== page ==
By now I was becoming acutely aware of just how searingly hot it had become. I guessed it had passed the thirty degree mark but decided to ride on anyway. For once I had plenty of food and drink. It was more a matter of whether I would melt before I got home, leaving a big sticky patch on the already and increasingly sticky road. To wait for it to start cooling would have meant a three-hour siesta, and I didn’t want to do that and then find I no longer had the will or the legs to get back on my trike and pedal. The best thing I could do was to cover up, slow down, drink lots of water and take plenty of rests in any available shade, which is exactly what I did.
Arriving in Bishops Tawton was a rude awakening. Cars streamed past in long and almost continuous lines. The noise shook me out of my meditative state as I became all too aware of the clear and present danger that vehicles represented, in my mind at least. I don’t worry about other drivers. I keep an eye out, looking and acting as defensively as I can. Anything else that happens is out of my hands and it seems pointless to worry about ‘what ifs.’ As ever, these drivers gave me and my strange contraption a wide berth. Thank you one and all.
Eventually I turned up towards Atherington and the long hill that would lead me there. Continuous oncoming traffic forced me to stop several times, breaking that precious rhythm that gets you up big hills. I switched into; ‘I don’t care how long it takes,’ mode and plodded upwards. Arriving at the top I took a breather, sitting for at least twenty minutes on a bench, conveniently located outside the less conveniently closed Post Office. It was covered by a convenient porch that kept the sun off my head. I needed food and to cool down as much as I could. Taking a break was just perfect. I walked around the churchyard and lay on the grass in the shade for a bit. I even sat on a bench beneath the lychgate, wondering how many souls had been rested here on their final journey.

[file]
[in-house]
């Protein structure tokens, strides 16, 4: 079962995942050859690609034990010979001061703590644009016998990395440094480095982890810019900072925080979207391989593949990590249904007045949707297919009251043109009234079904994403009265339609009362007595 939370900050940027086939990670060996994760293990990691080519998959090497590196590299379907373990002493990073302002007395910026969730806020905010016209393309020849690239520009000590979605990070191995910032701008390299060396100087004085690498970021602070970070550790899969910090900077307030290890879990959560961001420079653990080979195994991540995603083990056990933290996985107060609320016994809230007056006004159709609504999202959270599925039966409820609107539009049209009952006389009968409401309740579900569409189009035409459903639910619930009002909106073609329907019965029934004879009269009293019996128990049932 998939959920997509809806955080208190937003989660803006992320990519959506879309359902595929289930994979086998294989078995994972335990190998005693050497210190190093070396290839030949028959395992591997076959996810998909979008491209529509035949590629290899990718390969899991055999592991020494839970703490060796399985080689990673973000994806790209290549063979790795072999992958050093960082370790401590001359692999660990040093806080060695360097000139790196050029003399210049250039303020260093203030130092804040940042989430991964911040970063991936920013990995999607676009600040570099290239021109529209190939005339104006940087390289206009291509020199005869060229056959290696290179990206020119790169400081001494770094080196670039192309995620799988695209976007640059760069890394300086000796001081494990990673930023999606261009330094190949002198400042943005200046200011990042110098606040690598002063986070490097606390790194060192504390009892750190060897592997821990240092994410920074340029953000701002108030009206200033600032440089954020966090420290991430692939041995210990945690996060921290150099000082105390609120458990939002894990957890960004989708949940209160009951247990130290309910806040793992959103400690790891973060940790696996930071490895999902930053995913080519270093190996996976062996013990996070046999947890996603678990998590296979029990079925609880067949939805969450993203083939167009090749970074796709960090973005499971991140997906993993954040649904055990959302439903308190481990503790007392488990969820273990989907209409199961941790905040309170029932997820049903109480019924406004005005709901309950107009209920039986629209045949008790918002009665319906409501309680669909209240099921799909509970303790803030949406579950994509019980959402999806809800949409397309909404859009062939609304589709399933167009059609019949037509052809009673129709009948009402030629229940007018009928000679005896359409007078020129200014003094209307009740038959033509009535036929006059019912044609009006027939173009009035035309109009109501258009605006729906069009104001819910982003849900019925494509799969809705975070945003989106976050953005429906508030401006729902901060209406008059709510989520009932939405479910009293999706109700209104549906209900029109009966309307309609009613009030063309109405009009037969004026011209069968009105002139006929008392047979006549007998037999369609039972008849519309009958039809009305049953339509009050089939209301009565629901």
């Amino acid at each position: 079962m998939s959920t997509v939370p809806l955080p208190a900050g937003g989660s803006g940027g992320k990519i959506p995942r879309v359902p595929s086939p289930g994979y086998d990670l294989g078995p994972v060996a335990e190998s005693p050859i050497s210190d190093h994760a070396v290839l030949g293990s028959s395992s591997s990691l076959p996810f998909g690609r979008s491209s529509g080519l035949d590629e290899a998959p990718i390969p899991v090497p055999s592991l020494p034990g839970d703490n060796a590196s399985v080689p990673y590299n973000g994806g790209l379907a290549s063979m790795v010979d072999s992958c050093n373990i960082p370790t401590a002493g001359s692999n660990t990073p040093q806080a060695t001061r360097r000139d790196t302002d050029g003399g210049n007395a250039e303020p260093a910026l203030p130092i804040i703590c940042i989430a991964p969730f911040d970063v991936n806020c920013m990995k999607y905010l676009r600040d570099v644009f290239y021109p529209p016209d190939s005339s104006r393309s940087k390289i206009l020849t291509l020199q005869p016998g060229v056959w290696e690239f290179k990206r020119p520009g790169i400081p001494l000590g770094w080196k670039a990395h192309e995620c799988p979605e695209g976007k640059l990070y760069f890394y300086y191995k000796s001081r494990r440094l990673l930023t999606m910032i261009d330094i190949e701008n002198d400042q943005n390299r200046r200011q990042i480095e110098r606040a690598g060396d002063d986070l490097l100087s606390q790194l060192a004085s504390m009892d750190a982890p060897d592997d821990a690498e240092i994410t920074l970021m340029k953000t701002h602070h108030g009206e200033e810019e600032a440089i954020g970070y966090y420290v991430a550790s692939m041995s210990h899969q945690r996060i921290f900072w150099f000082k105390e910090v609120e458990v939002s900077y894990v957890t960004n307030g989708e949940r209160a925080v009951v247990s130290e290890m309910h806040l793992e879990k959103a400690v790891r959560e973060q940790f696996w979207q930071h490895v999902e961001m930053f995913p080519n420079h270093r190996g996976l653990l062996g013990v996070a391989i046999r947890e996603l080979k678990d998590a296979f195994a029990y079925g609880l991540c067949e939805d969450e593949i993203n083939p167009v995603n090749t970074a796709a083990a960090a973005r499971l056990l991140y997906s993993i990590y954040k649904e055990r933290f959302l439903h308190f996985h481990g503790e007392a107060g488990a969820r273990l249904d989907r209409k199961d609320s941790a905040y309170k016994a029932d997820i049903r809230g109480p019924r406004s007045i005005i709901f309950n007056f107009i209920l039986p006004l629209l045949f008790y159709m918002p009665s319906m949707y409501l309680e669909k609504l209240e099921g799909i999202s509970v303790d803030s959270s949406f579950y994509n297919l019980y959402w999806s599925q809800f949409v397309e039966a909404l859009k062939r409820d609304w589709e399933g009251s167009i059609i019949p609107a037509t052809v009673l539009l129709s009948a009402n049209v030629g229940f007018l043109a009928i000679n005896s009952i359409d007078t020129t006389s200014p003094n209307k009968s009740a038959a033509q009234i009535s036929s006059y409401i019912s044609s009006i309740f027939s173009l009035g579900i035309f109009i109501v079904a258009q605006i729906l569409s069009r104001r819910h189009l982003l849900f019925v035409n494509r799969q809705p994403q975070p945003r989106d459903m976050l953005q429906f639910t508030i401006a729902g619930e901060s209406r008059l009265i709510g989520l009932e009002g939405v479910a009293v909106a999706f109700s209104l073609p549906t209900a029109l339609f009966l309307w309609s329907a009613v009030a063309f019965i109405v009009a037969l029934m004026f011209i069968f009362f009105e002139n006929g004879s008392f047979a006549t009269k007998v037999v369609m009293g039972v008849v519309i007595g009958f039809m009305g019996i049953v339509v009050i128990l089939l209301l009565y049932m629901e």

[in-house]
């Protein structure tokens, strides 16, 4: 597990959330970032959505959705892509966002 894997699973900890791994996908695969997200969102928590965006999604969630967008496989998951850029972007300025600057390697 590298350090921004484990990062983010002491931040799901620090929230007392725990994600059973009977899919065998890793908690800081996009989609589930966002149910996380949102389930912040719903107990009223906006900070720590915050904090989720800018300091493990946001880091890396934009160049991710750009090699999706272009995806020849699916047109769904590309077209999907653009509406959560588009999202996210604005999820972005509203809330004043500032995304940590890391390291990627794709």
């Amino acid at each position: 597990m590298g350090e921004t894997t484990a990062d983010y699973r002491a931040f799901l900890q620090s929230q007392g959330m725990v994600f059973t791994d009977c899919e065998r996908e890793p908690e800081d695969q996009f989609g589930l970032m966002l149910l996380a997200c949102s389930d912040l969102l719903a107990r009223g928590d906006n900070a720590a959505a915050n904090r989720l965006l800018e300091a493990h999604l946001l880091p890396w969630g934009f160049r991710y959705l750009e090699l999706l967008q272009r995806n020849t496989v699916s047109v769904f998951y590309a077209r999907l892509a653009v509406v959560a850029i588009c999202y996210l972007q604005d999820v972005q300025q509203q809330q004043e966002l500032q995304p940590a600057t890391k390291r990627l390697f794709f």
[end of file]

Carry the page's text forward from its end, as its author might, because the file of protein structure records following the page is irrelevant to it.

From there my route would take me high above the rest of Devon, or at least that is how it felt riding the plateau. The initial climb felt tough, purely due to the heat that now pounded the road. I could smell the tarmac as it began to disintegrate and my tyres began making ‘this road is sticky’ noises. Eventually this splendid road leads, in a series of swooping curves and straights that would be appreciated by motorcyclists, past High Bickington to Dolton. By the time you reach Dowland the road narrows again and more shade can be found as you head for Iddesleigh. It was one eye on the traffic and the other on the view, trying not to think about how my body was wilting slowly from the heat. The further I got, the more I stopped in the shade as parts of me previously known as muscles turned to jelly.
On nearly reaching home I feared that, should I stop, my tyres would be instantly and permanently glued to the road. There was now a loud squelching and sucking noise as each tyre rolled over the wet, sticky tarmac. I was grinning but tired as I rode that last couple of kilometres. This was to be expected of a ride that’s almost twice as far as my longest this year. I felt good, but for the heat in which I have always traditionally struggled physically and mentally. Not only did I manage a memorable day’s riding in fantastic countryside, but my recovery was also good, seeing me riding again after just one day rest, with little ill-effect. How pleasing it is to have a sense of being more settled for a while. Long may it last, the weather and the feeling of joy the cycling left me with.
Until next time………….